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GOP lawmakers get stuck in their own immigration trap

Congressional Republicans are holding funding for the Department of Homeland Security hostage. They didn't come up with a Plan B.
The U.S. Capitol building is seen on January 20, 2015.
The U.S. Capitol building is seen on January 20, 2015.
Congressional Republicans thought they had a brilliant idea. They would fund the Department of Homeland Security, but only on the condition that they also get to destroy President Obama's immigration policy. Democrats would have no choice but to go along, Republicans told themselves, because if Dems balked, the GOP would defund Homeland Security operations.
It was, in other words, the latest in a series of hostage strategies. "Meet our demands," the Republicans' ransom letter said, "or the DHS gets it."
Dems in the White House and on Capitol Hill, to the surprise of absolutely no one, said they would not pay the ransom. More importantly, Democrats said the GOP majority should stop fooling around, fund DHS before the end-of-February deadline, and move on to the next silly game.
All of this is coming to a head very soon, and as Sahil Kapur noted this morning, Republicans don't have the foggiest idea what to do about the mess they've created.

Senate Democrats are threatening to filibuster Republican-led legislation to keep the Department of Homeland Security funded because it overturns President Barack Obama's immigration actions, and a divided GOP hasn't yet settled on a fallback plan to avoid a partial government shutdown at the end of February.

No, of course they haven't. They excel at coming up with doomed schemes, but Congress' majority party struggles with the idea of "Plan B" strategizing. Republicans had the bright idea of setting a trap, which they proceeded to fall into.
So what happens now? The House has already passed its ridiculous version, which is now headed for the Senate floor. Democrats will almost certainly block it -- which is to say, they'll deny it the 60 votes needed to overcome a filibuster -- at which point Congress will have limited time to come up with something else. The House says it won't pass a clean bill; the Senate says it can only pass a clean bill.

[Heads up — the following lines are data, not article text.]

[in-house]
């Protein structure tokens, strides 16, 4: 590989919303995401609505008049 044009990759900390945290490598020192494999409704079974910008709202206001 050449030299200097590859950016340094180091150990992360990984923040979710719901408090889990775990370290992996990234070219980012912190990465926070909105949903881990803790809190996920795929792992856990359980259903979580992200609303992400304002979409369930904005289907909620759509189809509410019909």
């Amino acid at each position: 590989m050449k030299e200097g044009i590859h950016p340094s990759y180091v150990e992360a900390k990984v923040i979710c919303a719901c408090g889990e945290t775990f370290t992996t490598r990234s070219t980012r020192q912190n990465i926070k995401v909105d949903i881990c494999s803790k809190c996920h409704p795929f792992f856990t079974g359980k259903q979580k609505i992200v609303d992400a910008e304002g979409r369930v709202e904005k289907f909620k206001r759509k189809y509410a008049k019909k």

That said, according to Politico, there are signs of GOP buckling.

At a closed-door lunch late last month, one Republican senator after another questioned how their party will escape its political jam on immigration.... [S]ome GOP senators were in no mood to play endless games with the House. "We just need to rip the Band-Aid off," said one Republican senator, saying the Senate should strip out all the immigration language and pass a "clean" DHS funding bill. "I think the House guys rolled a grenade in the room," a second GOP senator said later.

Making matters slightly worse for the GOP, there's no doubt who would be blamed if the Republican stunt fails and Homeland Security funding falters: the ones holding the hostage.
As for the Obama administration, the president is keeping the pressure on, reminding Republicans of the dangerous consequences of their little gambit, and the three former Secretaries of Homeland Security -- two of whom are Republicans -- are publicly urging Congress not to allow a partial shutdown of their former agency at the end of the month.
Given the number of GOP lawmakers who've said they don't care if the Department of Homeland Security suffers as a result of this stunt, the former cabinet secretaries' message hopefully resonated.